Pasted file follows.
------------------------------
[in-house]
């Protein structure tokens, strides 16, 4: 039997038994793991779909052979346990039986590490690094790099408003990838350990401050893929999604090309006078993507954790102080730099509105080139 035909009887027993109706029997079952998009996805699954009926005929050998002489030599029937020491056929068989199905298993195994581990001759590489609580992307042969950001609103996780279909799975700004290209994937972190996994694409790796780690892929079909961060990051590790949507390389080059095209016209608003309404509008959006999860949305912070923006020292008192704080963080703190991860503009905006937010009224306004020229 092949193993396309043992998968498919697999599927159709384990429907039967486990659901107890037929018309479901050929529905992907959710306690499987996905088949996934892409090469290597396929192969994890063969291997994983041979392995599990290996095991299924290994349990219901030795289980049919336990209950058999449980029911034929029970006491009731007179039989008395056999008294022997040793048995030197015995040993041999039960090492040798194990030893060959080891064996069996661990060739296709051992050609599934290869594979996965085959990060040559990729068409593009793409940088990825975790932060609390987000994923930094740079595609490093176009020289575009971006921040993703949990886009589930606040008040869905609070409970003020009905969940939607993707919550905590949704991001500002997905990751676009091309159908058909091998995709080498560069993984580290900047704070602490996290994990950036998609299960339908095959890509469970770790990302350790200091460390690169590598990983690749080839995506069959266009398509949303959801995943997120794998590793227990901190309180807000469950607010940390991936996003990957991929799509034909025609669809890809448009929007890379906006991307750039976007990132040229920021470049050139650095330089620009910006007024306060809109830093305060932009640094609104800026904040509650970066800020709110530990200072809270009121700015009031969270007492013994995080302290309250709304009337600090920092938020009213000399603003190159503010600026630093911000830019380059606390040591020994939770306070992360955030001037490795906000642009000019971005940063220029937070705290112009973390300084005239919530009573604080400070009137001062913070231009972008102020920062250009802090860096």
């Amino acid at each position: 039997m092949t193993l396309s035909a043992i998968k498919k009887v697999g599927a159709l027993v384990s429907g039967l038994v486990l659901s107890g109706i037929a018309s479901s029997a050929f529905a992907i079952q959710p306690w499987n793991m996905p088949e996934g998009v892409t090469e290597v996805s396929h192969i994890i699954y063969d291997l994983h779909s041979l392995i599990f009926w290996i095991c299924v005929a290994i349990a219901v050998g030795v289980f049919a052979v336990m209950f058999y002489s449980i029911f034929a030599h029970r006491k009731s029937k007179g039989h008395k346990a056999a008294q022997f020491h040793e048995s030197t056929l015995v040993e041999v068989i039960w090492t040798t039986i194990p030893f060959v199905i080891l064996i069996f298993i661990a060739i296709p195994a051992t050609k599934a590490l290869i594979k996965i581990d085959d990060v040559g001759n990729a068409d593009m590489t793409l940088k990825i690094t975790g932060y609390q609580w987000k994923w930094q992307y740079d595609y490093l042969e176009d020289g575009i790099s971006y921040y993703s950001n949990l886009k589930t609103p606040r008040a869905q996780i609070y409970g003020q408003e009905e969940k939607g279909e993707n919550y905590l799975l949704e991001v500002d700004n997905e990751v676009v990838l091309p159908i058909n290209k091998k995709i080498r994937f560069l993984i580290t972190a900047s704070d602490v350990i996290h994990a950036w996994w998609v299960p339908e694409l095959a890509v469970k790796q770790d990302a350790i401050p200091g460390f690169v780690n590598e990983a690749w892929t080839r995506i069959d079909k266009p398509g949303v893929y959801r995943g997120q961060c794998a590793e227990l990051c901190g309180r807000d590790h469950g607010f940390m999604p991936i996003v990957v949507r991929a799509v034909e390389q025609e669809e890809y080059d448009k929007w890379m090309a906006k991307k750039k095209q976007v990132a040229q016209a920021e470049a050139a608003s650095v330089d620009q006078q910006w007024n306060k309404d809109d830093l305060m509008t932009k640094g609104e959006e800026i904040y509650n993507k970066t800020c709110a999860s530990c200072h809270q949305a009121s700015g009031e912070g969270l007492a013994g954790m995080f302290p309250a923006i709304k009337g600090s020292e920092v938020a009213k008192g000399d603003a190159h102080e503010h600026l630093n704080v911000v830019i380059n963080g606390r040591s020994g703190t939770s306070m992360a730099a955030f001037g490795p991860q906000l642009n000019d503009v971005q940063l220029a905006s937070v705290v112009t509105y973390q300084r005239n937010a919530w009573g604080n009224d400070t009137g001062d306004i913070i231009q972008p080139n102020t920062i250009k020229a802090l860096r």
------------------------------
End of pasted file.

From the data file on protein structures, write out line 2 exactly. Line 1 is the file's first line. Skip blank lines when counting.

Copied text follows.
């Protein structure tokens, strides 16, 4: 039997038994793991779909052979346990039986590490690094790099408003990838350990401050893929999604090309006078993507954790102080730099509105080139 035909009887027993109706029997079952998009996805699954009926005929050998002489030599029937020491056929068989199905298993195994581990001759590489609580992307042969950001609103996780279909799975700004290209994937972190996994694409790796780690892929079909961060990051590790949507390389080059095209016209608003309404509008959006999860949305912070923006020292008192704080963080703190991860503009905006937010009224306004020229 092949193993396309043992998968498919697999599927159709384990429907039967486990659901107890037929018309479901050929529905992907959710306690499987996905088949996934892409090469290597396929192969994890063969291997994983041979392995599990290996095991299924290994349990219901030795289980049919336990209950058999449980029911034929029970006491009731007179039989008395056999008294022997040793048995030197015995040993041999039960090492040798194990030893060959080891064996069996661990060739296709051992050609599934290869594979996965085959990060040559990729068409593009793409940088990825975790932060609390987000994923930094740079595609490093176009020289575009971006921040993703949990886009589930606040008040869905609070409970003020009905969940939607993707919550905590949704991001500002997905990751676009091309159908058909091998995709080498560069993984580290900047704070602490996290994990950036998609299960339908095959890509469970770790990302350790200091460390690169590598990983690749080839995506069959266009398509949303959801995943997120794998590793227990901190309180807000469950607010940390991936996003990957991929799509034909025609669809890809448009929007890379906006991307750039976007990132040229920021470049050139650095330089620009910006007024306060809109830093305060932009640094609104800026904040509650970066800020709110530990200072809270009121700015009031969270007492013994995080302290309250709304009337600090920092938020009213000399603003190159503010600026630093911000830019380059606390040591020994939770306070992360955030001037490795906000642009000019971005940063220029937070705290112009973390300084005239919530009573604080400070009137001062913070231009972008102020920062250009802090860096």